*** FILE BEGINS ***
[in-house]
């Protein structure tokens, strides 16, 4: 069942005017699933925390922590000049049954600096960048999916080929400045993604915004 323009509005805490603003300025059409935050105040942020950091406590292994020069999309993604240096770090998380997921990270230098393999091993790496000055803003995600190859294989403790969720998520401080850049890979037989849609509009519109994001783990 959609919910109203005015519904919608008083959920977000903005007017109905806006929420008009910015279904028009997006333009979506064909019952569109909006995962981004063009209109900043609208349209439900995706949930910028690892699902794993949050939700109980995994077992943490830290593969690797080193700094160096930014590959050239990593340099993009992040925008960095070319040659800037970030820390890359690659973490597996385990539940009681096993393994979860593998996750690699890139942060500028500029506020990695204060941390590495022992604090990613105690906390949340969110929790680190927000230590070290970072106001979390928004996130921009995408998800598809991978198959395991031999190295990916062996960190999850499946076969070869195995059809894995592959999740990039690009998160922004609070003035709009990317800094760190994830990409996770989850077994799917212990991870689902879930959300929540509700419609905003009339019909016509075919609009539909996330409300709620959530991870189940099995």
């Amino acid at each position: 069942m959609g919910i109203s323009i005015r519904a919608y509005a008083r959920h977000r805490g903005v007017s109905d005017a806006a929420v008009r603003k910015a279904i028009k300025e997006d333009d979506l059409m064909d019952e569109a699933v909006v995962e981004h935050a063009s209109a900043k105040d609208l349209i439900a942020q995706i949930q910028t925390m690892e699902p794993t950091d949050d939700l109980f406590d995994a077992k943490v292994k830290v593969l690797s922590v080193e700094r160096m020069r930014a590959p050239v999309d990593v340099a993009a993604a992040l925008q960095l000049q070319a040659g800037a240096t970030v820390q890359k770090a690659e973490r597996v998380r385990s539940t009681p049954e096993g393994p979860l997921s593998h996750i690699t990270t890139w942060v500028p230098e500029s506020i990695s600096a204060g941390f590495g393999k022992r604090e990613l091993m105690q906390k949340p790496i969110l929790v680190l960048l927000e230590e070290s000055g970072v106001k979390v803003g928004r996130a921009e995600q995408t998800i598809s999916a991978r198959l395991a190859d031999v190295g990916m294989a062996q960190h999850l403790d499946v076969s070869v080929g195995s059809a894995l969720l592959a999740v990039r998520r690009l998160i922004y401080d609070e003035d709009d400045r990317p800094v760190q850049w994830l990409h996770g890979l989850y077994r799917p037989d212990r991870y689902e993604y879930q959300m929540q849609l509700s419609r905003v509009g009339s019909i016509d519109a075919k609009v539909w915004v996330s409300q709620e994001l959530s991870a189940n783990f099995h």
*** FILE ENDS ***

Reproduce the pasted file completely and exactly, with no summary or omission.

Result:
[in-house]
């Protein structure tokens, strides 16, 4: 069942005017699933925390922590000049049954600096960048999916080929400045993604915004 323009509005805490603003300025059409935050105040942020950091406590292994020069999309993604240096770090998380997921990270230098393999091993790496000055803003995600190859294989403790969720998520401080850049890979037989849609509009519109994001783990 959609919910109203005015519904919608008083959920977000903005007017109905806006929420008009910015279904028009997006333009979506064909019952569109909006995962981004063009209109900043609208349209439900995706949930910028690892699902794993949050939700109980995994077992943490830290593969690797080193700094160096930014590959050239990593340099993009992040925008960095070319040659800037970030820390890359690659973490597996385990539940009681096993393994979860593998996750690699890139942060500028500029506020990695204060941390590495022992604090990613105690906390949340969110929790680190927000230590070290970072106001979390928004996130921009995408998800598809991978198959395991031999190295990916062996960190999850499946076969070869195995059809894995592959999740990039690009998160922004609070003035709009990317800094760190994830990409996770989850077994799917212990991870689902879930959300929540509700419609905003009339019909016509075919609009539909996330409300709620959530991870189940099995």
């Amino acid at each position: 069942m959609g919910i109203s323009i005015r519904a919608y509005a008083r959920h977000r805490g903005v007017s109905d005017a806006a929420v008009r603003k910015a279904i028009k300025e997006d333009d979506l059409m064909d019952e569109a699933v909006v995962e981004h935050a063009s209109a900043k105040d609208l349209i439900a942020q995706i949930q910028t925390m690892e699902p794993t950091d949050d939700l109980f406590d995994a077992k943490v292994k830290v593969l690797s922590v080193e700094r160096m020069r930014a590959p050239v999309d990593v340099a993009a993604a992040l925008q960095l000049q070319a040659g800037a240096t970030v820390q890359k770090a690659e973490r597996v998380r385990s539940t009681p049954e096993g393994p979860l997921s593998h996750i690699t990270t890139w942060v500028p230098e500029s506020i990695s600096a204060g941390f590495g393999k022992r604090e990613l091993m105690q906390k949340p790496i969110l929790v680190l960048l927000e230590e070290s000055g970072v106001k979390v803003g928004r996130a921009e995600q995408t998800i598809s999916a991978r198959l395991a190859d031999v190295g990916m294989a062996q960190h999850l403790d499946v076969s070869v080929g195995s059809a894995l969720l592959a999740v990039r998520r690009l998160i922004y401080d609070e003035d709009d400045r990317p800094v760190q850049w994830l990409h996770g890979l989850y077994r799917p037989d212990r991870y689902e993604y879930q959300m929540q849609l509700s419609r905003v509009g009339s019909i016509d519109a075919k609009v539909w915004v996330s409300q709620e994001l959530s991870a189940n783990f099995h």